Join Jaguars Inside Report Senior Editor Vic Ketchman as he tackles the fans' tough questions.
Cliff from Callahan, FL:
In a Jaguars game a few years ago a Steelers rookie caught a pass, hit the ground untouched and, forgetting the rules changes from college, spiked the ball for a fumble. Was that rookie Troy Edwards?
Vic: No, it was Plaxico Burress
Bharat from Jacksonville:
I completely understand that football is a young man's game. I understand that Leftwich's time is closer than previously thought. I also understand that Brunell will be gone next year. Finally, I understand that I'm being irrational for the following reason: I'm a big Brunell fan! Is there any chance the team will start Brunell at home one final time, so we can see him play before departing next year? It's sentimental, I know, but would they do it?
Vic: I can't tell you whether or not Mark Brunell will get another home start, but I feel confident that, if he does, the reason will have nothing to do with sentimentality. Football seldom makes that allowance. This truly is a tough game for tough guys. That has always been its charm.
Lisa from Jacksonville:
I am tired of listening, discussing, hearing about the old era, the new era, the quarterback situation, etc. I have had season tickets since 1996 and don't intend to give my seats up, win or lose. So, to help distract from all the negativity going on, even if only for a few minutes, can you explain how the yards are calculated on attempted field goals? I've never quite understood that. Of course, I've never asked anyone to explain it. So, how about it?
Vic: It's real easy. Find the yard-line marker closest to the place where the holder is going to spot the ball for the kicker. Add 10 yards to that spot and that's the length of the field goal being attempted. Why add 10 yards? Because the goalposts are on the backline of the end zone, which is 10 yards beyond the goal line. For example, a ball spotted at the 19-yard line is a 29-yard field goal attempt; 19 yards to the goal line and 10 more to the goalposts. Now here's a little history lesson. In the old days, the goalposts were right on the goal line, so a field goal was equal in length to the spot from which it was kicked. But having the goalposts in play made for some dangerous collisions. One of the most common pass routes is called a "post pattern," which means run for the goalposts. Of course, that terminology is a product of the days when the goalposts were on the goal line. The posts were moved back for the 1974 season. Teams would often deploy a return man near the goalposts, in the event a kick fell short; in those days all field goal attempts that reached the end zone and weren't returned resulted in the other team getting the ball at their 20-yard line. And I remember a guy named Brady Keys, who was standing under the crossbar in the event of a short kick, jumping up to block a kick from going over the crossbar. Of course, the kick was nowhere near long enough to get over the bar, but Keys swatted the ball down and the other team recovered on the one-yard line.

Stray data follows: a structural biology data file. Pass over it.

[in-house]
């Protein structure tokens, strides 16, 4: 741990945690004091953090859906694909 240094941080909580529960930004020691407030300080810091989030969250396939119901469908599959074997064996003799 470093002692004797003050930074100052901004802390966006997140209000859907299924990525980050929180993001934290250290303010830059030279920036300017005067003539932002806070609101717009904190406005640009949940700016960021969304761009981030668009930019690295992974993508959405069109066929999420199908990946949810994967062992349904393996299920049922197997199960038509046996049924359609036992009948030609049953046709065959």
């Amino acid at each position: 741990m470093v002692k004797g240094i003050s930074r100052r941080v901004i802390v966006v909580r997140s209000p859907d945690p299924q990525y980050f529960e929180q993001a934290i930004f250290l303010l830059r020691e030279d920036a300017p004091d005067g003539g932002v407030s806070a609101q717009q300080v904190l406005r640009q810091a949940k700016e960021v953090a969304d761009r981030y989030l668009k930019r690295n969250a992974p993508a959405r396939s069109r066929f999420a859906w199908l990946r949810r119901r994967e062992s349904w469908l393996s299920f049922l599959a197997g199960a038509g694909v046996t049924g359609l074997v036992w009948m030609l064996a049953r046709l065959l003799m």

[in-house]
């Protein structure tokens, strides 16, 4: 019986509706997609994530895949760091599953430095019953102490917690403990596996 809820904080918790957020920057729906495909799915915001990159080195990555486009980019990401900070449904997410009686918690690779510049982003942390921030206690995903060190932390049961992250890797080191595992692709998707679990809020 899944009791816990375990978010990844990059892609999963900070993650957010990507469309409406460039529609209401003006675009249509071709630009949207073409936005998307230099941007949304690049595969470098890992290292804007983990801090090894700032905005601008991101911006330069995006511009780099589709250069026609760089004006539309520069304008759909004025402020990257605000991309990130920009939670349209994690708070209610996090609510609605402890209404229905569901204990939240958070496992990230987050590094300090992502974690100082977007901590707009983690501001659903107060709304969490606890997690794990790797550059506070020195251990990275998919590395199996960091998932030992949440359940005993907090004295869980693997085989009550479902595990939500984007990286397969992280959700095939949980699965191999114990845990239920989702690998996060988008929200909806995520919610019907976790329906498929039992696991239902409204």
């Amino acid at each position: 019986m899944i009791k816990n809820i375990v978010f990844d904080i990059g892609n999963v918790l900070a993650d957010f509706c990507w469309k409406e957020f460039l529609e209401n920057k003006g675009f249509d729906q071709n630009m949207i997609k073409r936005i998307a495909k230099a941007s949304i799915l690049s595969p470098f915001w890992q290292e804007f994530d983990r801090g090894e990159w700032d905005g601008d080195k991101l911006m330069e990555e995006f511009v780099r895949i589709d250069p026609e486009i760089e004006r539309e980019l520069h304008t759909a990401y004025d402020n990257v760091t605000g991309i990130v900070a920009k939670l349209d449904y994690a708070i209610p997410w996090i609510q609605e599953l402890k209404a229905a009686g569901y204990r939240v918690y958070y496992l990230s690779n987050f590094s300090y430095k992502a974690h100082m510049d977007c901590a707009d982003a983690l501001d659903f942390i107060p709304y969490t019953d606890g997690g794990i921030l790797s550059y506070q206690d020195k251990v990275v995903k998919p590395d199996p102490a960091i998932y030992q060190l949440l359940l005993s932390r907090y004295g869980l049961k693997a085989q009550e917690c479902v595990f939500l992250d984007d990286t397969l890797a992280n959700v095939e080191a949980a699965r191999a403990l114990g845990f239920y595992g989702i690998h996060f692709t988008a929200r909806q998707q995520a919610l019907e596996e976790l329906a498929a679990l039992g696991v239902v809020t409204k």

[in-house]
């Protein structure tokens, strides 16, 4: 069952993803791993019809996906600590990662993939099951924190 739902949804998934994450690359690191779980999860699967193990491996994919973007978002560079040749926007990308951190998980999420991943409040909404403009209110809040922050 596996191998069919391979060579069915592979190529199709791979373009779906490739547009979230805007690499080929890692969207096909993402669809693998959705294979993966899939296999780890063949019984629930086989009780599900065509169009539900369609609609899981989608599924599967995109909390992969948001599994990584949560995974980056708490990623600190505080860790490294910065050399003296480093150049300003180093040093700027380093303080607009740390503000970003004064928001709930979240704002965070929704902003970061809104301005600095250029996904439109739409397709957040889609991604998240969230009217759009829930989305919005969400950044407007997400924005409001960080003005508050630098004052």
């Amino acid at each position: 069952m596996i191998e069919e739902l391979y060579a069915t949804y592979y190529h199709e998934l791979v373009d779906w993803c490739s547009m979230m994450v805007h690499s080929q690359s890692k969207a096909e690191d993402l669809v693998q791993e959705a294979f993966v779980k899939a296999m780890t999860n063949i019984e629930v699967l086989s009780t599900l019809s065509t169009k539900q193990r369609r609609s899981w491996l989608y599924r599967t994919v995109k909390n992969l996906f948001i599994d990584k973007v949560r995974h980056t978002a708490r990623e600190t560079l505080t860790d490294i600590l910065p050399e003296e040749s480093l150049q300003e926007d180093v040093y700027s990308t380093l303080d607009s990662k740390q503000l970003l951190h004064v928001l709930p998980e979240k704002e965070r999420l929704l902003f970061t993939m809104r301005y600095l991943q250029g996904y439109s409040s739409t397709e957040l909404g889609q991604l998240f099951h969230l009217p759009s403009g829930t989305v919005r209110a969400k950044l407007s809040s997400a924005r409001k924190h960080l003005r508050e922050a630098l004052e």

Ben from Fernandina Beach, FL:
Many are wondering what "drastic thing" you may do on our bye week. Are you going to join the coaching staff?
Vic: That's not it. Maybe the Jaguars will win this Sunday and I won't have to do anything drastic.
Joe from Jacksonville:
Why can't we finish off games? We always seem to choke when we shouldn't. What do you think is the reason for this?
Vic: Joe, I don't know what the reason is, but I do acknowledge that this is a major problem for this football team that must be researched and addressed. I didn't know how bad it was until I was asked this week to check into it. What I discovered is the Jaguars have allowed teams to rally late in the game for wins 11 times since the 2001 season. That means 11 of the Jaguars' last 24 losses have been the result of late-game collapses by the defense. I was startled, so I researched a couple of other teams, teams who've been in the playoffs the last couple of years, and found they've almost never lost a game in that manner, and these are teams that consistently play with the lead. All I can deduct from this very unofficial research is that the ability to protect a lead late in the game is a major ingredient in the formula for success.